Robert Therrien

Robert Therrien. Photo: Monica Almeida/The New York Times/Redux

 

Through a physical and conceptual remodeling of elements of everyday experience, Robert Therrien (1947–2019) creates new modes of understanding of familiar objects and spaces. Utilizing drawing, painting, photography, sculpture and installation, the artist turns to his immediate surroundings as well as delving into memory both personal and collective to create scenarios that oscillate between the surreal and the commonplace.

 

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Emerging in the late 1970s onto a Los Angeles art scene that was grappling with the legacies of Pop, minimal and conceptual art, Therrien was indebted to some of their formal strategies but interlaced them with a form of narrative that was at odds with the cold, detached stance with which they became associated. Early work utilized memories and images from childhood with simple outlined forms such as a cartoon face, a keyhole, a snowman or a chapel, each represented through drawing or as noticeably handmade sculpted shapes. The stylized form and narrative allusion of drawings such as No title (smoke signal) (1992) exhibit a lightness of touch and can be conceived of as a working out of form for a motif to be executed in three dimensions on various scales. The unending possibility of such images allows them to enter a state of continuous becoming, as they shift between the abstract and the representational.

In the 1990s, when shooting Polaroid close-ups of domestic scenes, such as dishes drying on a rack or the space beneath a table, Therrien’s interest in the engineering of such objects led him to consider them on a large scale. The oversized furniture of No title (Folding table and chairs, green) (2008), for example, allows viewers to walk underneath and around them, thereby experiencing perspectives reminiscent of childhood or cartoons. By creating a seemingly unfathomable world that questions the relationship between the body, space and object, his spatial settings shift from dreamlike fantasy to impending unease. His recurring series of stacked plates teeter with contrapposto danger yet also delight with Looney Tunes-esque playfulness. Even though these motifs are indeed representational, they resist verisimilitude through a shift into abstraction or surrealism, and a distinct alteration of color, scale, and perspective.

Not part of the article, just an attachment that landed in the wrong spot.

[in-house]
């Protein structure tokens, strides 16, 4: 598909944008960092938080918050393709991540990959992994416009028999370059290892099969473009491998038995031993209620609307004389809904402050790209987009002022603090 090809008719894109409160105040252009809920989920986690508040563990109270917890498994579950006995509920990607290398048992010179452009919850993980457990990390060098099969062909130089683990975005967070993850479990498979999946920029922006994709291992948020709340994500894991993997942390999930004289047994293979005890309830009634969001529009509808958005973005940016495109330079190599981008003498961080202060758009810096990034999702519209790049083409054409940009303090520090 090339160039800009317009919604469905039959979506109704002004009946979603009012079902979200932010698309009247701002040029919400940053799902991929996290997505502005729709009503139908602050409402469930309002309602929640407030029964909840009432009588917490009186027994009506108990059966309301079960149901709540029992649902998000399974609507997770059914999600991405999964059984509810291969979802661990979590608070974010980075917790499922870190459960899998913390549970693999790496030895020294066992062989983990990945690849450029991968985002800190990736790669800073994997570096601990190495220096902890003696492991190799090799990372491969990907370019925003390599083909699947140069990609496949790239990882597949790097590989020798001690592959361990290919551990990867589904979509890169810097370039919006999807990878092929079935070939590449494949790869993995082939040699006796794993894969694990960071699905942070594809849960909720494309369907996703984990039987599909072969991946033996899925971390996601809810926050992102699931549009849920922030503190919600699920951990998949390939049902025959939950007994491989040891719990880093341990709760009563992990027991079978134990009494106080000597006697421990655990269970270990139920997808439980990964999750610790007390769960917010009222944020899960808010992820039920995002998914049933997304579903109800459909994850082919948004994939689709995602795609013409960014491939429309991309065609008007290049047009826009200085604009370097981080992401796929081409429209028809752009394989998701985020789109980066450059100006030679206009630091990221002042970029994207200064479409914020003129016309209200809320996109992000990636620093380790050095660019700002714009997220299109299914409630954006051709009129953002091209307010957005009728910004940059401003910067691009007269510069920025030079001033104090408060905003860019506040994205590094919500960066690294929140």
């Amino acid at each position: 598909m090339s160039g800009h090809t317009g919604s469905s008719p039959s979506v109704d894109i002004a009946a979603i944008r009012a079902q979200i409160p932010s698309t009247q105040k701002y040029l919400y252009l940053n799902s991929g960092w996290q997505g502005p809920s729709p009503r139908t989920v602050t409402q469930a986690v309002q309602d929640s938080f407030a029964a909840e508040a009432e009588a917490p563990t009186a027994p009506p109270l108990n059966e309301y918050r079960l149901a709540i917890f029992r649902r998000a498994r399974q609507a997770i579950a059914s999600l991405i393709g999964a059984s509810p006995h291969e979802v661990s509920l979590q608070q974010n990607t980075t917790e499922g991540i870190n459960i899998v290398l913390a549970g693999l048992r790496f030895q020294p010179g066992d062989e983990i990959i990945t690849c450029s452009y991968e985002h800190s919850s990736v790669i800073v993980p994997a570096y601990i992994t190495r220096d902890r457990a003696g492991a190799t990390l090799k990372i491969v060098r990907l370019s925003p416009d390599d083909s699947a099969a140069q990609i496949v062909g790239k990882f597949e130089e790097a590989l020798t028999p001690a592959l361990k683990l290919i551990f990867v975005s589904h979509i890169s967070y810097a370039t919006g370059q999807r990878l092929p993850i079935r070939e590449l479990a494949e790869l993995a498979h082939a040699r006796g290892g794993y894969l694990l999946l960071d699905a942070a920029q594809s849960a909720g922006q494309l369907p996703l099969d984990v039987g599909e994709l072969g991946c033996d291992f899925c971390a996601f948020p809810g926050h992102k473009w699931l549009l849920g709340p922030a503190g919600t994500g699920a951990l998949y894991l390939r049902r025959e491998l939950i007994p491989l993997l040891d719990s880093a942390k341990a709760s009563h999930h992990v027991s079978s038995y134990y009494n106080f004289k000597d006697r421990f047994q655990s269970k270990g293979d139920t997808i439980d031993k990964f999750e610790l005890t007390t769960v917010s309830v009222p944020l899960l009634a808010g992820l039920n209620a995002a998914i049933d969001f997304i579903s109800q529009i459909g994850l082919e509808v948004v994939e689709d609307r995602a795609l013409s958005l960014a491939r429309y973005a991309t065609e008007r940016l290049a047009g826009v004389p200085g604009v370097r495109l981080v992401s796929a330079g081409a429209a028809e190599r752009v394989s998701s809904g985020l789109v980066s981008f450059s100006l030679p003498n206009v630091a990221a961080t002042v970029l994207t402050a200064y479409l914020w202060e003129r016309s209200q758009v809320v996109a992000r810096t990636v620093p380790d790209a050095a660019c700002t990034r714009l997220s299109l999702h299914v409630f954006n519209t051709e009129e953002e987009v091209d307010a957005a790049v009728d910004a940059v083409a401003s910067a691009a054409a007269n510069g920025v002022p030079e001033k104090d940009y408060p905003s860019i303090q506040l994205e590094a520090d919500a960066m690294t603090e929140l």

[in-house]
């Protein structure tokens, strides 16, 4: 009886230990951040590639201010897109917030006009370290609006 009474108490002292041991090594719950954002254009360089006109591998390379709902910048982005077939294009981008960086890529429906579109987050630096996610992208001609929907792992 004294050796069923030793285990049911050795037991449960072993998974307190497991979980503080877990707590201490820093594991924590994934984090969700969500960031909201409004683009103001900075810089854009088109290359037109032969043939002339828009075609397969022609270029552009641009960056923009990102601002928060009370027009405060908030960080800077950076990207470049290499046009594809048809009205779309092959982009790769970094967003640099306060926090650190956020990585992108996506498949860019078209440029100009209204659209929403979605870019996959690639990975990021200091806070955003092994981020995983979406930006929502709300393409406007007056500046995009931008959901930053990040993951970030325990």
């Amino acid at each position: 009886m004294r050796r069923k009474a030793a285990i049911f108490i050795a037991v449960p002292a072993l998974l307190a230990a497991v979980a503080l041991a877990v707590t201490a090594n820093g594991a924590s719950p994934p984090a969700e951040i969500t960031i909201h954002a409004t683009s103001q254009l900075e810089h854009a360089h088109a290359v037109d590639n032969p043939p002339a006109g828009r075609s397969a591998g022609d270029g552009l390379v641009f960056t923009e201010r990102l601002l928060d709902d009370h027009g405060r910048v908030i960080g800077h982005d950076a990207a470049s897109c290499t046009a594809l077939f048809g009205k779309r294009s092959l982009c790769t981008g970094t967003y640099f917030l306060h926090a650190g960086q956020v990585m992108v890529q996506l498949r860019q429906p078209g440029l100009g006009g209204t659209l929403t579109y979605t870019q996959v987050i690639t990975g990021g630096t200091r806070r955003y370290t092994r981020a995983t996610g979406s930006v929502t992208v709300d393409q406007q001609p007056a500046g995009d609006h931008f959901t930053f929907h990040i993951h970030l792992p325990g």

Therrien’s studio, where he lived and worked, is central to his understanding of space. Many of his works that ruminate on domestic scale are testament to his capacity for close observation derived from his studio, which was even recreated en masse within an institutional space. Further interpretations of the domestic environment such as No title (Transparent Room) (2010) offer a mysterious and weighty greenhouse-like dwelling containing only transparent and translucent objects, as though a home for a transparent person or obsessive collector of clear items. Similarly, Red Room (2000–07) fills a deep cupboard with hundreds of found red objects, a meticulously assembled monochrome of the everyday peeped at through split Dutch doors, another recurring motif. Here, and throughout his practice, there is the offer of transformation and the opportunity to experience a different universe, drawn from a deeply personal understanding of space and memory.

 

Works
Robert Therrien
Robert Therrien
No Title (Folding table and chairs, green), 2008

Robert Therrien
No Title (Folding table and chairs, green), 2008
Painted steel, aluminum, and fabric
264.2 × 457.2 × 457.2 cm
104 × 180 × 180 inches

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Robert Therrien
Robert Therrien
No title (mini stacked pots and pans II), 2003

Robert Therrien
No title (mini stacked pots and pans II), 2003
Stainless steel and plastic
48.3 × 25.4 cm
19 × 10 inches

Robert Therrien
Robert Therrien
No title (Transparent Room), 2010

Robert Therrien
No title (Transparent Room), 2010
Steel, glass, plastic
369.6 × 274.3 × 396.2 cm
145 1/2 × 108 × 156 inches

Robert Therrien
Robert Therrien
Red Room, 2000–07

Robert Therrien
Red Room, 2000–07
888 red objects, housed in a closet with Dutch doors
244 × 203 × 258 cm
96 × 80 × 101 5/8 inches

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Robert Therrien
Robert Therrien
No title (Cloud), 1995

Robert Therrien
No title (Cloud), 1995
Mixed media on plastic
121.9 × 61 × 55.9 cm
48 × 24 × 22 inches

Robert Therrien
Robert Therrien
No title (smoke signal), 1992

Robert Therrien
No title (smoke signal), 1992
Bleach and graphite on paper
25.4 × 19.1 cm

Robert Therrien
Robert Therrien
No title (under the table), 2003

Robert Therrien
No title (under the table), 2003
Wood, plastic, enamel, metal
Dimensions variable

Robert Therrien
Robert Therrien
No title (oil can), 2003

Robert Therrien
No title (oil can), 2003
Stainless steel
45.7 × ø 10.1 cm

Robert Therrien
Robert Therrien
No title (dishrack), 2004

Robert Therrien
No title (dishrack), 2004
Polaroid photograph
11.4 × 8.9 cm
4 1/2 × 3 1/2 inches